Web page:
Pubdate: Tue, 13 Mar 2007
Source: Seattle Times (WA)
Copyright: 2007 The Seattle Times Company
Author: Hector Tobar and Chris Kraul, Los Angeles Times
Bookmark: (Cocaine)


GUATEMALA CITY -- The distinguished guests from El Salvador entered 
this capital city with one set of police officers as bodyguards, and 
another set of police officers waiting to ambush them.

As they drove along mountain roads, Eduardo D'Aubuisson and his 
fellow legislators were entering a trap set by rogue Guatemalan 
officers hired by drug traffickers, officials said. The police 
bandits believed the Salvadorans were using their diplomatic immunity 
to work for rival traffickers.

The final, violent hours of D'Aubuisson's life, and the equally 
disturbing events of the days that followed, seem plucked from the 
plot of the Oscar-winning movie "The Departed," where trust is 
illusory and crosses and double-crosses are bloody. But that is 
reality in today's Central America, a region of weak institutions, 
where crime bosses control police death squads and organized crime is 
said to be more powerful than the state.

Fear of rogue police is widespread.

"There are criminal cases where a witness has named a police officer, 
and the prosecutor will say to the witness, 'Are you really sure you 
want to say that?' " said an adviser to Guatemala's public 
prosecutor's office, who declined to be named because he fears for 
his safety. "The prosecutor says this not only because he is afraid 
that the witness might be killed. The prosecutor is afraid he will be 
killed, too."

Guatemalan Vice President Eduardo Stein said last week that 
organized-crime groups have "penetrated" most of the agencies of the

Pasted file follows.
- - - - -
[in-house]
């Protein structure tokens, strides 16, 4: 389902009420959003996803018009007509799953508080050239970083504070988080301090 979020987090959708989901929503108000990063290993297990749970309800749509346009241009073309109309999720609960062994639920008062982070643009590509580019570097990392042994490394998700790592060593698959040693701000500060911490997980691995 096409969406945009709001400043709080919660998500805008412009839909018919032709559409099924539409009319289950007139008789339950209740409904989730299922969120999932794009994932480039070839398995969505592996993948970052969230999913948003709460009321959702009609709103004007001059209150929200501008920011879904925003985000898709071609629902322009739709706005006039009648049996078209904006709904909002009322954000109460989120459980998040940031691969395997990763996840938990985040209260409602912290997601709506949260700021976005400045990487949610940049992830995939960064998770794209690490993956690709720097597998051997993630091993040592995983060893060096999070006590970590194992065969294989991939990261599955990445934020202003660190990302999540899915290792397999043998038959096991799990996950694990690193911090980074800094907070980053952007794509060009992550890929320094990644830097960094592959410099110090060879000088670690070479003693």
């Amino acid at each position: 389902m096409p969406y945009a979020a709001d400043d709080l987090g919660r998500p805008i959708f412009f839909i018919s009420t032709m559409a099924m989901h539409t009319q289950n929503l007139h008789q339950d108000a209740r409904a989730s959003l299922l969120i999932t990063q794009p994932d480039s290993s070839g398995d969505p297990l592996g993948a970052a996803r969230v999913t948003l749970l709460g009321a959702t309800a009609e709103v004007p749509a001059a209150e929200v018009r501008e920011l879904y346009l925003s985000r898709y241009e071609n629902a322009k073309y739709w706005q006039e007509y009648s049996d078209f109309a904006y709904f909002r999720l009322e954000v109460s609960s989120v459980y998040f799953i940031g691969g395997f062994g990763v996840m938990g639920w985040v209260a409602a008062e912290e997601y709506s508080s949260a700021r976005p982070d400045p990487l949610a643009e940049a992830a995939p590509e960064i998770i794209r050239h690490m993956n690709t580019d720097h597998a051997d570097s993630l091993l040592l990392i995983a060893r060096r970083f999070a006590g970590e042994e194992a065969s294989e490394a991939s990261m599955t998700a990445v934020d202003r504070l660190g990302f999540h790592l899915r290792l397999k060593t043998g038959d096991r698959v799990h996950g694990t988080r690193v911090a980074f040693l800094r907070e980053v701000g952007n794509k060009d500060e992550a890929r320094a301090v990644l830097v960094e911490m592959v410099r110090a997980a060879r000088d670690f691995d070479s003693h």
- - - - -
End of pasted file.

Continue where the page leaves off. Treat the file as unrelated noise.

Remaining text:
criminal-justice system, including the police, the public 
prosecutor's office, the courts and the attorney general's office. 
Such corruption is also endemic in El Salvador and Honduras.

"This is not just a Guatemalan problem, it's a regional problem," 
Stein said. "These groups transcend borders, and they have more 
resources than we do."

Suspects Slain In Prison

Four Guatemalan police officers were arrested in the killing of 
D'Aubuisson and two other legislators. The suspects were themselves 
slain in a maximum-security prison three days later, in a stunning 
extrajudicial crime that placed new pressures on the government to 
take radical measures.

At one point, Guatemalan defense officials, business leaders and 
diplomats "from a friendly country" suggested to President Oscar 
Berger that he declare a state of emergency and place the police 
under military control, Stein said. The president ignored that advice.

"We don't want to relive the past ... with the military running 
civilian agencies in violation of the constitution," Stein said. To 
do so would have been a violation of the peace accords that ended 
Guatemala's civil war a decade ago, he added.

Berger was expected to ask President Bush for help in fighting 
organized crime when the two men met here Sunday.

A swirl of accusations, official leaks and rumors has linked the 
killings to top officials of the Guatemalan security forces and also 
to crime groups and legislators in El Salvador.

D'Aubuisson and two other members of the Central American Parliament, 
which promotes and regulates regional trade, left San Salvador by car 
the morning of Feb. 19 for a meeting in Guatemala City.

Guatemalan officials said privately they have long suspected that